A teenage boy who suffered a cardiac arrest outside Twickenham Stadium has been reunited with the London Ambulance crew and medics at St George’s Hospital who saved his life.

A team of ambulance crews, doctors and security staff at the stadium worked together in a race against time to rescue Joel Quadri, who had collapsed outside the stadium’s ticket office.

Thanks to the life-saving intervention of LAS and doctors from St George’s Hospital cardiology team, Joel is living life to the full and studying to become a mechanical engineer.

On a cold December morning in 2021 Joel, then 16, was walking with his friends to the stadium, where he waited tables, when he suddenly collapsed face-down onto the pavement.

One of his friends, Elliot, desperately went looking for help nearby.

Fortunately, he found Lee Emmet, a paramedic and training officer, who had arrived at the sports venue to train new LAS recruits joining its hazardous area response team (HART), a specialist group of staff who provide life-saving care in hazardous areas such as industrial accidents or natural disasters.

Lee raced to help Joel, who had injured his face and cracked his teeth from the fall.

Along with Dr Steffan Griffin, a sports medicine fellow for the Rugby Football Union and junior doctor at West Middlesex Hospital, who was arriving to work at the stadium, they turned Joel over and realised that he wasn’t breathing normally and didn’t have a pulse.

When someone suffers a cardiac arrest, their heart stops and every second counts to restart their heart.

Lee and Steffan started performing CPR on Joel and called for the new recruits at the training event to assist. Lee also contacted the LAS emergency operations centre to send an ambulance.

Within minutes, Lee’s LAS colleagues from training joined them in their efforts to keep Joel alive while the ambulance rushed to the scene.

A security guard brought a defibrillator that was stored at the stadium, which LAS used to deliver an electric shock to restart his heart.

A medic in a fast response car was the first to arrive, soon followed by an ambulance crew, an advanced paramedic and an incident response officer. Providing Joel with pain relief and utilising an ECG and an ultrasound machine, the paramedics saw that he had an enlarged heart and required emergency specialised care.

Advanced paramedic Kevin Cuddan made the decision that Joel needed to be conveyed immediately to St George’s in Tooting, where he was ventilated to minimise damage to his brain and organs.

Lee Emmett said: “We couldn’t have done it without the help of everyone there on the day – and I would like to thank all our LAS colleagues and stadium staff, and our NHS family at St George’s for this team effort.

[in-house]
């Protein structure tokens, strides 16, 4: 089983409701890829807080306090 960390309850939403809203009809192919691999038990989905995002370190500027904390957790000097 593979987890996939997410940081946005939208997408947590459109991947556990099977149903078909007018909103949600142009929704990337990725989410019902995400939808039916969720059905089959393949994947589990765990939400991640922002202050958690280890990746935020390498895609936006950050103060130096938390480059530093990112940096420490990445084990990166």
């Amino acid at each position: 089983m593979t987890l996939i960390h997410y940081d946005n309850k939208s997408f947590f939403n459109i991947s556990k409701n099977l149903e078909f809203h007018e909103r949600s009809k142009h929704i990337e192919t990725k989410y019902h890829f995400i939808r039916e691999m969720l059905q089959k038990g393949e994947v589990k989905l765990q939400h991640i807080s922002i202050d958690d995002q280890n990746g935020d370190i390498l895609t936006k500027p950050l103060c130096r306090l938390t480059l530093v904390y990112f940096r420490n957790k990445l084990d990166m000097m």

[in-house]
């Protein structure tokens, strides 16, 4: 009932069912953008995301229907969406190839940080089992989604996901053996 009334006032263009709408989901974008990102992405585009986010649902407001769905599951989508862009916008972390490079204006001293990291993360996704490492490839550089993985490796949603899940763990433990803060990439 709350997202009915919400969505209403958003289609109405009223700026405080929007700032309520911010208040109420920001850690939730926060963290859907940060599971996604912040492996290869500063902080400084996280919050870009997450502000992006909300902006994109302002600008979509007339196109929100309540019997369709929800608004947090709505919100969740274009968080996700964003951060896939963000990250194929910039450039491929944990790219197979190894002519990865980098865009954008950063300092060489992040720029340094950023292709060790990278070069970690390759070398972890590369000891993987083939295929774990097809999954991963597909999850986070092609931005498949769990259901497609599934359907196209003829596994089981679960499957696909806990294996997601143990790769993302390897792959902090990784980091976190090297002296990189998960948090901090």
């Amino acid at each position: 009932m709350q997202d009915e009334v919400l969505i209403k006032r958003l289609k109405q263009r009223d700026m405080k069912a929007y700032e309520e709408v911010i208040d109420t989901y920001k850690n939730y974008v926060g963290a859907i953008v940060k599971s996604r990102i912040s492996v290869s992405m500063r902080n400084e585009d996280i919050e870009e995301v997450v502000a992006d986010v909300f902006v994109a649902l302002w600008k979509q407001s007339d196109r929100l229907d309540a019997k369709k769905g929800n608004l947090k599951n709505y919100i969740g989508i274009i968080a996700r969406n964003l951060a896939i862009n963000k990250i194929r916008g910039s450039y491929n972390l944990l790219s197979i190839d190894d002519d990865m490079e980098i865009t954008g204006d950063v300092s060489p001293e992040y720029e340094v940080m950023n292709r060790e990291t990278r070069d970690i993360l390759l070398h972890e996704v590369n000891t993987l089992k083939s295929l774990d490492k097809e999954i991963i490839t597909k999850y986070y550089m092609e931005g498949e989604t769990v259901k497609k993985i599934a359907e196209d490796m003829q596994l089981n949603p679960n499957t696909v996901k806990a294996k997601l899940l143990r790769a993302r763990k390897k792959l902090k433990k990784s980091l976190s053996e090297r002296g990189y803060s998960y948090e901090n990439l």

“It’s so important that members of the public know how to do CPR and use a defibrillator available in public places. Each year more lives, like Joel’s, are being saved by using one of these devices.

“They are simple to use by the public, who can respond and begin initial emergency life support before the arrival of an ambulance crew. That’s why it’s vital that as many people as possible know how to step in to help a person in cardiac arrest.”

Joel was diagnosed with hypertrophic cardiomyopathy via an MRI scan, a rare genetic disease that affects one in 500 people in the UK. Hypertrophic cardiomyopathy is a disease where the muscular wall of the heart – the myocardium – is thickened and makes it harder for a person’s heart to pump blood out of the heart and around the body.

Dr Dominic Spray, Consultant in Cardiothoracic Anaesthesia and Intensive Care at St George’s Hospital, said: “Delivering effective CPR very quickly in this situation was key to ensure Joel’s best chance of survival. For every minute without CPR, a patient’s survival rate decreases by up to 10 percent, so early intervention was very important to prevent further widespread damage to Joel’s brain and other organs.”

Joel spent five days in the intensive care unit before he was moved to the cardiology ward where he was started on medication and had surgery to implant a cardioverter defibrillator, also known as an ICD.

The ICD, a life-saving device, constantly monitors Joel’s heart to keep it beating regularly, and avoid further episodes of cardiac arrest.

Joel’s mother, Amber, recalls: “It feels like a miracle. I was completely blown away by the paramedics and the doctors and nurses at the hospital. I would like to express our deepest gratitude. They’re all heroes. He was able to get the care he needed in time and the speed in which the paramedics responded made all the difference.”

Joel, now 18 and lives in Kew, south west London, said: “Without the medics I wouldn’t be here today. I can’t thank them enough for saving my life. They are so selfless in the moments they’re focusing on saving a person’s life.”

Honorary Consultant Cardiologist, Professor Michael Papadakis specialises in inherited cardiac conditions, and continues to oversee Joel’s care at St George’s Hospital. He said: “The defibrillator device installed in Joel’s heart helps to regulate his heart rate and will control any potentially life-threatening heart rhythms. Joel’s condition will continue to be monitored by our multidisciplinary inherited cardiovascular team, and we will support him to live a full and active life.”